The Hall of Fame is the ultimate glory for any player to achieve, but the most historic and fabled hall of them all is baseball. Baseball is America’s oldest sport and is known as America’s pastime which adds to the honor and glory of getting elected into the baseball Hall of Fame. The election process for the Hall of Fame is pretty simple, the people who are able to vote are Baseball Writers who are active and honorary members of the Baseball Writers of America who have been members of the association for at least ten years. For a player to be eligible for the Hall of Fame he has to be have played at least 10 years in the MLB and the player’s first year on the ballot will come 5 years after retirement. For a player to stay on the following year’s ballot, he has to get at least 5% of the vote; the maximum time allowed on the ballot is 10 years after a player is first on the ballot. To get elected to the Hall of Fame a player must get at least 75% of the 440 voters. This year, the two players to get elected were Ken Griffey Jr. who got a record breaking 99.3% of the vote, and Mike Piazza who got 83% of the vote.
Of these two, Ken Griffey Jr. was a surefire bet. He broke Tom Seaver’s record for highest percentage of votes which was 98.84%. Many baseball fans were disappointed that Griffey Jr. was not the first ever unanimous selection for the Hall of Fame. These fans argue that he was a player like no other who ever played baseball. He made baseball popular and cool again with his backward baseball hat look that swept across America. His look was so popular among players and fans that when the Mariners retired his jersey, every player and fan at the ceremony wore their hat backwards. As sophomore Chris Cohen laments, “I believe that Ken Griffey Jr. is the best player to ever play baseball and it is a real travesty that he was not elected unanimously. I am melancholic about this whole situation.” The other member of this year’s Hall of Fame class was legendary Mets catcher Mike Piazza. He is the all time leader in home runs by a catcher with a grand total of 427 career home runs.This was Piazza’s 4th year on the ballot and with him getting 69.9% at last year’s the vote, he was almost a sure thing to get into the Hall of Fame this year.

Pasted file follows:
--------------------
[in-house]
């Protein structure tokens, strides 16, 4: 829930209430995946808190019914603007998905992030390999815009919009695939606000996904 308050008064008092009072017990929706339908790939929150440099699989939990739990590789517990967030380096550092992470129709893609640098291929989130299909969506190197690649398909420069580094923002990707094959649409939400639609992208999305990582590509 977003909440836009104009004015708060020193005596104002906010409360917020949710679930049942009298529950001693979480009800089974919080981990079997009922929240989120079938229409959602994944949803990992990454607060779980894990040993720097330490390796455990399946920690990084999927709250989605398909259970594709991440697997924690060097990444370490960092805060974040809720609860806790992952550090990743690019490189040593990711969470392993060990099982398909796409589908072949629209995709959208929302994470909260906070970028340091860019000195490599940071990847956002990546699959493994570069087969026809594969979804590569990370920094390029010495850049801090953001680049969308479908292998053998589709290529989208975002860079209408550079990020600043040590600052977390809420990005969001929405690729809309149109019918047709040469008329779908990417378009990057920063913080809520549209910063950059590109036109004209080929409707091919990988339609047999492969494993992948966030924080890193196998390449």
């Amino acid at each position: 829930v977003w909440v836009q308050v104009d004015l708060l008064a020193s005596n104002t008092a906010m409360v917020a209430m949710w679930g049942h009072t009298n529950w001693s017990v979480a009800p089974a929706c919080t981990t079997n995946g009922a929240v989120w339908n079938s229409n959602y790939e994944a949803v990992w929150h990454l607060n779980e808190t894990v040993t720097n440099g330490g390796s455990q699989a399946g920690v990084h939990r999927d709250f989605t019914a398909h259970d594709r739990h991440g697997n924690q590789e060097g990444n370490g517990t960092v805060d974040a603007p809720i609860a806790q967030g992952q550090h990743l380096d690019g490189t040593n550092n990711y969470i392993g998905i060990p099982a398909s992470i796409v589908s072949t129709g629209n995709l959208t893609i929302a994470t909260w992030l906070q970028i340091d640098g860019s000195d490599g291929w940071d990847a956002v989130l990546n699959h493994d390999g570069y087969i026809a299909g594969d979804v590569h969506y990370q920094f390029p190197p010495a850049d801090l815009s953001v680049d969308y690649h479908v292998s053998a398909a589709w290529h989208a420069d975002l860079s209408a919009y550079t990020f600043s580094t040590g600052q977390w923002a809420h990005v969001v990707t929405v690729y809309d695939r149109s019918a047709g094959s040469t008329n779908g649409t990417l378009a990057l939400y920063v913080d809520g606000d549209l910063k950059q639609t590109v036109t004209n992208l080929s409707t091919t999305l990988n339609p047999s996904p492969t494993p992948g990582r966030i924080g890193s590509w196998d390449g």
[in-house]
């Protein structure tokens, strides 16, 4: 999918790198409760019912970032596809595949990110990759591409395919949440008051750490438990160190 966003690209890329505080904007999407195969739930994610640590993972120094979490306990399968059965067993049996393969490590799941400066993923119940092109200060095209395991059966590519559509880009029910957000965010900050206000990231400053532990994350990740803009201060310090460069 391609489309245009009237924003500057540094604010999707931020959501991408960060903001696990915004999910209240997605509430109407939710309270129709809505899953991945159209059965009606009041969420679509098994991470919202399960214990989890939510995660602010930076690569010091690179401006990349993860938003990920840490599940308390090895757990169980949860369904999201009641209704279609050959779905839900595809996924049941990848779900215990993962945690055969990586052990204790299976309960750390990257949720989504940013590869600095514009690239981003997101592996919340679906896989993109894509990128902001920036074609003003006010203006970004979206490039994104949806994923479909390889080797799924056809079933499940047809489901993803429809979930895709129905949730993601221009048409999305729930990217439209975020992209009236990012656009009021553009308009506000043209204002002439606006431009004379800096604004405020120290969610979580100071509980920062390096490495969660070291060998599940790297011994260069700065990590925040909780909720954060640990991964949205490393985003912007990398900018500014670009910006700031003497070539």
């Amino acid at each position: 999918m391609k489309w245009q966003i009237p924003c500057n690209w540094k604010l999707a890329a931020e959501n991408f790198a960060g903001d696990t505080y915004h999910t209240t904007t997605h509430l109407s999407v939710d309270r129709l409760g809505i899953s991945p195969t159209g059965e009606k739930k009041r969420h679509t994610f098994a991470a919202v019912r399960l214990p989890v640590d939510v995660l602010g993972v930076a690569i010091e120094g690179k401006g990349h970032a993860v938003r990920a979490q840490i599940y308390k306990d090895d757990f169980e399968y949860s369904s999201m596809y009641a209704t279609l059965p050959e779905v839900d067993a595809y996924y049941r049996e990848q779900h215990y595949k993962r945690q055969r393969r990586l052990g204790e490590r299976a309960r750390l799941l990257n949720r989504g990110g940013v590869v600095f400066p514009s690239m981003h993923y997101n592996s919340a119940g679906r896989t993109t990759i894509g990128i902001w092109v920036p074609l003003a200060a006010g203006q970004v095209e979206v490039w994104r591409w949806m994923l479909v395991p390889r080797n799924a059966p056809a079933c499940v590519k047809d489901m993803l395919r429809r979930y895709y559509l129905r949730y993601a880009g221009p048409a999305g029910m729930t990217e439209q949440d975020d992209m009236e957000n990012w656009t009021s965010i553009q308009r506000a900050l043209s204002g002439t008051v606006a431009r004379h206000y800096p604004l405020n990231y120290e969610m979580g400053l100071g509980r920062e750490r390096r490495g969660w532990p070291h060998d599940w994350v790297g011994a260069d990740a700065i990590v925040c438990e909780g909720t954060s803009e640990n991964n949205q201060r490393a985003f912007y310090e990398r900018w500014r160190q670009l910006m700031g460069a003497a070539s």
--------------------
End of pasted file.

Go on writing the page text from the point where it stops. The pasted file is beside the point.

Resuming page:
Even though this year had a fairly impressive Hall of Fame class, there were some controversial snubs. The most notable one was that of reliever Trevor Hoffman. It is worth noting that the award for Reliever of the year is already named after him: the Hoffman Award. He is definitely worthy to be in the Hall of Fame. Trevor Hoffman is second on the all time saves list falling only behind Mariano Rivera who is considered the greatest closer of all time. Some other players who were close to the 75% threshold were Houston Astros first baseman, Jeff Bagwell, who got 71.6% of the vote and Montreal Expos left fielder, Tim Raines, who got 69.8% of the vote. Like Mike Piazza who fell short the year before he was elected, many expect Trevor Hoffman to be elected the same way.
There is no true front runner in next year’s Hall of Fame. Even the two best players—Texas Rangers catcher, Ivan (Pudge) Rodriguez and Montreal Expos outfielder, Vladimir Guerrero—are not guaranteed first ballot hall of famers. Even if their may not be any first Ballot Hall of Famers next year, we may see more unexpected and controversial decisions for new members.